This 2010 publication won the Bellwether Prize for fiction (an award featuring social justice) that year. It could be categorized as a YA novel, but it had great appeal to me as an adult reader. The heroine, Rachel, whose unusual blue eyes are often mentioned, is the daughter of a Danish mother and a black G.I.
After the family tragedy that happened in Chicago, which defines the rest of her life, she goes to live with her grandmother (on her father’s side) in Portland. The novel deals with the issue of whether Rachel is “black” or “white”–she doesn’t fit in with either. A parallel story finds Jamie, later known as “Bricks,” who lived in the apartment projects where Rachel’s family “ended,” leaving her the only survivor. Jamie is a witness to the tragic event.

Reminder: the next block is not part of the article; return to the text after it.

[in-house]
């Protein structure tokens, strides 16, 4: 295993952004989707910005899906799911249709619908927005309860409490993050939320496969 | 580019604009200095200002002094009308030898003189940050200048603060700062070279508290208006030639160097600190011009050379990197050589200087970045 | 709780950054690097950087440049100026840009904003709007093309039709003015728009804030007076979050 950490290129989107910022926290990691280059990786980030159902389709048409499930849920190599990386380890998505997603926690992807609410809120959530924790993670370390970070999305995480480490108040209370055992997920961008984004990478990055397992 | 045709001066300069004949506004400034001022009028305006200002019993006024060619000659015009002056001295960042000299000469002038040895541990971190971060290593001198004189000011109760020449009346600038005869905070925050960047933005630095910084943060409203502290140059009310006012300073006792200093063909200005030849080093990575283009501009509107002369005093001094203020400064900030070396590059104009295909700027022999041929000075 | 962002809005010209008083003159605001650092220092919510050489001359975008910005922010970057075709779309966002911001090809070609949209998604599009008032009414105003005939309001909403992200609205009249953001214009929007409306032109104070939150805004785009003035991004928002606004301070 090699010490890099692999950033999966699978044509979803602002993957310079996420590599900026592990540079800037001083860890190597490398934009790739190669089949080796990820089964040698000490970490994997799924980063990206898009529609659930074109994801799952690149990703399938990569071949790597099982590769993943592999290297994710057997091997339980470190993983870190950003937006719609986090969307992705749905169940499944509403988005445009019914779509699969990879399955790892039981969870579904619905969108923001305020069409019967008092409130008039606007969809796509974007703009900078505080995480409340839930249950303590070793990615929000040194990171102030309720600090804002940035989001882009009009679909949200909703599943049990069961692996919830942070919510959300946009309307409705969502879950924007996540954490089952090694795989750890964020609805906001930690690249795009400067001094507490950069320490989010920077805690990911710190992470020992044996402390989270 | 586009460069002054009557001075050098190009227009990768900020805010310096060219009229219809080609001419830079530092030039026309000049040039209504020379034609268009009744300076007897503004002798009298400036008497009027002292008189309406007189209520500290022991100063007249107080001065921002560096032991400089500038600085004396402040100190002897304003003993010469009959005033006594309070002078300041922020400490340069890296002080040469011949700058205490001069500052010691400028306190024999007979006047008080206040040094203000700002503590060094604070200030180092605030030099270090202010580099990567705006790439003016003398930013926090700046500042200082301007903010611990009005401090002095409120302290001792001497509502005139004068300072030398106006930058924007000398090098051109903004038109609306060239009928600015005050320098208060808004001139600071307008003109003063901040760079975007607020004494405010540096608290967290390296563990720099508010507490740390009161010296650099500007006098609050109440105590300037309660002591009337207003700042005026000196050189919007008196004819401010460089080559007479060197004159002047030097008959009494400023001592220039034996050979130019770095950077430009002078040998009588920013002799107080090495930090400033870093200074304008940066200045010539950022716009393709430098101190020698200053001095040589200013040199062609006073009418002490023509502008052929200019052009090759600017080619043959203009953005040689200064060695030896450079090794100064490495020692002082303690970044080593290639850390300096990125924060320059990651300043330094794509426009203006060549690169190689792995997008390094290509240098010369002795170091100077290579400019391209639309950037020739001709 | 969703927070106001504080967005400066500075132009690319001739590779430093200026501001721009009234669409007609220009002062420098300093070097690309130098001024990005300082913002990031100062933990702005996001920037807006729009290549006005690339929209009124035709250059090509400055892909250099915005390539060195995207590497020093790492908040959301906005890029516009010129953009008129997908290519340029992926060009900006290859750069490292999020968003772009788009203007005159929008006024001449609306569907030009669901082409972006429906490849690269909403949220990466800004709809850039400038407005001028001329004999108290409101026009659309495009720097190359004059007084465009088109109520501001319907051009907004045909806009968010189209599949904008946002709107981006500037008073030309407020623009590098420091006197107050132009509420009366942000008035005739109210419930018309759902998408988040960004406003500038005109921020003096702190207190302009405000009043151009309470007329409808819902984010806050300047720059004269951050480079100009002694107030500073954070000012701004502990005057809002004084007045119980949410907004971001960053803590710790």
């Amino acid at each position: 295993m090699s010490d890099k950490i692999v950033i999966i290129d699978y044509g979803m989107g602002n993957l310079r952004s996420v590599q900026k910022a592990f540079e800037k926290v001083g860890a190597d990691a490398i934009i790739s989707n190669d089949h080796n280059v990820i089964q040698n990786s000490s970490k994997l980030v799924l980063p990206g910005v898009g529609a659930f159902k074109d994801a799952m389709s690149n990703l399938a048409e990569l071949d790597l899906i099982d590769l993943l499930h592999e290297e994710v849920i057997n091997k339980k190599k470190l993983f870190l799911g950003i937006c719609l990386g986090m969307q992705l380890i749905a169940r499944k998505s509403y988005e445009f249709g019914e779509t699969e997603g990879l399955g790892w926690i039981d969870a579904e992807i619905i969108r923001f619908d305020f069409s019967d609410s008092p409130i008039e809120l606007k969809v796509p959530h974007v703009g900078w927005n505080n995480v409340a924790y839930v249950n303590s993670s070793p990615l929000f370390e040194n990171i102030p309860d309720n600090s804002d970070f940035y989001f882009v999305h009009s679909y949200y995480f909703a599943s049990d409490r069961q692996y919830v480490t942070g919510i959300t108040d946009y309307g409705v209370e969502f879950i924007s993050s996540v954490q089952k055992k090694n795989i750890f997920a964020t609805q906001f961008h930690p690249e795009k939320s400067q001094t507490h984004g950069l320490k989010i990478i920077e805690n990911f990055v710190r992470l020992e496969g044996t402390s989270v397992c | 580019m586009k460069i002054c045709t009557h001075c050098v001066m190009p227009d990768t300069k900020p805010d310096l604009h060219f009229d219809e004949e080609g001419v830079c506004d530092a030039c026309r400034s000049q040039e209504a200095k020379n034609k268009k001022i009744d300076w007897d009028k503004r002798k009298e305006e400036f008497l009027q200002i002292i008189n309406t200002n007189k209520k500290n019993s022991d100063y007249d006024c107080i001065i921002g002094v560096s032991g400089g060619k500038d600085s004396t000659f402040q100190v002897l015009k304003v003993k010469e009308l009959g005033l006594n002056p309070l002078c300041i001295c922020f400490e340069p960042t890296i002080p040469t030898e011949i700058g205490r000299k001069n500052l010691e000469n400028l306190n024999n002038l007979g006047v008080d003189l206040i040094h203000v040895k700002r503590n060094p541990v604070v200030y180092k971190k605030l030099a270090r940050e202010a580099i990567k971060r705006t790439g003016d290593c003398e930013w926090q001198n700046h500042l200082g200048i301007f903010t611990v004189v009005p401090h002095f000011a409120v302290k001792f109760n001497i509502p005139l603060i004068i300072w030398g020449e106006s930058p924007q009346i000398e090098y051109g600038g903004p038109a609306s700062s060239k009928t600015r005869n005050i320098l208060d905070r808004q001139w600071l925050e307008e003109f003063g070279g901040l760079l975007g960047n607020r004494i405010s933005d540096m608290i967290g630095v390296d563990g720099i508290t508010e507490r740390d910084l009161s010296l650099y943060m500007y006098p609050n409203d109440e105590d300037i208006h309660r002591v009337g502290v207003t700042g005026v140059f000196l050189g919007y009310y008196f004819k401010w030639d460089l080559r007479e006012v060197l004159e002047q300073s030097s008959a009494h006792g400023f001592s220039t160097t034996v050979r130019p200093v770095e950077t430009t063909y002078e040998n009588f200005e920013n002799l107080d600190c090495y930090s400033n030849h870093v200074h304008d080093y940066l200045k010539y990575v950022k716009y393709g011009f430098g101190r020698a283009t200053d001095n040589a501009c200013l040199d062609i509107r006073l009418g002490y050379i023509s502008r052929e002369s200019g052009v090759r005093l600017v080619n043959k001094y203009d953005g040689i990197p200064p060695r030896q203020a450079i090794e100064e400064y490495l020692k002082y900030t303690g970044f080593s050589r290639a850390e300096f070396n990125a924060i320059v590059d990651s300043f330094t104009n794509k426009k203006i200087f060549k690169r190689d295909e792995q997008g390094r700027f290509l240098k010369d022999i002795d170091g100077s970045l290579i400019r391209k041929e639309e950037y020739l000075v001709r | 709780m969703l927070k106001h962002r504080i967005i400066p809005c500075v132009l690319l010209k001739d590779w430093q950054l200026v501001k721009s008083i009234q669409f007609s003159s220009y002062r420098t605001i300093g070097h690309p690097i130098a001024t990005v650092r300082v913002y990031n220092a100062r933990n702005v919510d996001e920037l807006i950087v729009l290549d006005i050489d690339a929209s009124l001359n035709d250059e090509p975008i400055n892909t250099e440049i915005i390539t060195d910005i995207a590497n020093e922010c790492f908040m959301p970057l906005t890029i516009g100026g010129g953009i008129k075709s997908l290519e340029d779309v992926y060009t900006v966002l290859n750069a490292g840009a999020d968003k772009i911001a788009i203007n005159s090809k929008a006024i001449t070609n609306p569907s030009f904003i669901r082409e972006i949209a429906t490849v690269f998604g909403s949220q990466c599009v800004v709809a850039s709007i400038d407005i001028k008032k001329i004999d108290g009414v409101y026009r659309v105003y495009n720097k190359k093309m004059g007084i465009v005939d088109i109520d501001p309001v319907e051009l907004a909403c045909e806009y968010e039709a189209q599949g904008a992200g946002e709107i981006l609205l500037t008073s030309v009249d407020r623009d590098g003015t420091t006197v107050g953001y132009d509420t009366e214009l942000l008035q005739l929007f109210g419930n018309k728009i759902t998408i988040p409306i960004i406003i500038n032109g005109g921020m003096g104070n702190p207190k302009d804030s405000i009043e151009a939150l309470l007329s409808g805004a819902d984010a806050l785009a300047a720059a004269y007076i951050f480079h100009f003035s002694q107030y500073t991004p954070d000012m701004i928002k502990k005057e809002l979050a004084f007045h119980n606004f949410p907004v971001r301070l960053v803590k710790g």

The story unfolds, layer by layer, with anecdotes about each of the main characters alternately, until they meet serendipitously near the end, and Jamie helps Rachel find her identity–herself. Rachel’s quest and ability to overcome great loss testify as to the strength of her character and her tenaciousness. Jamie is also an overcomer, and the adding of his strength to Rachel’s allows the pieces of the jigsaw puzzle, which is the plot, to fit together in a satisfying way. Durrow writes a poignant story which makes the reader sigh as she reads the last words.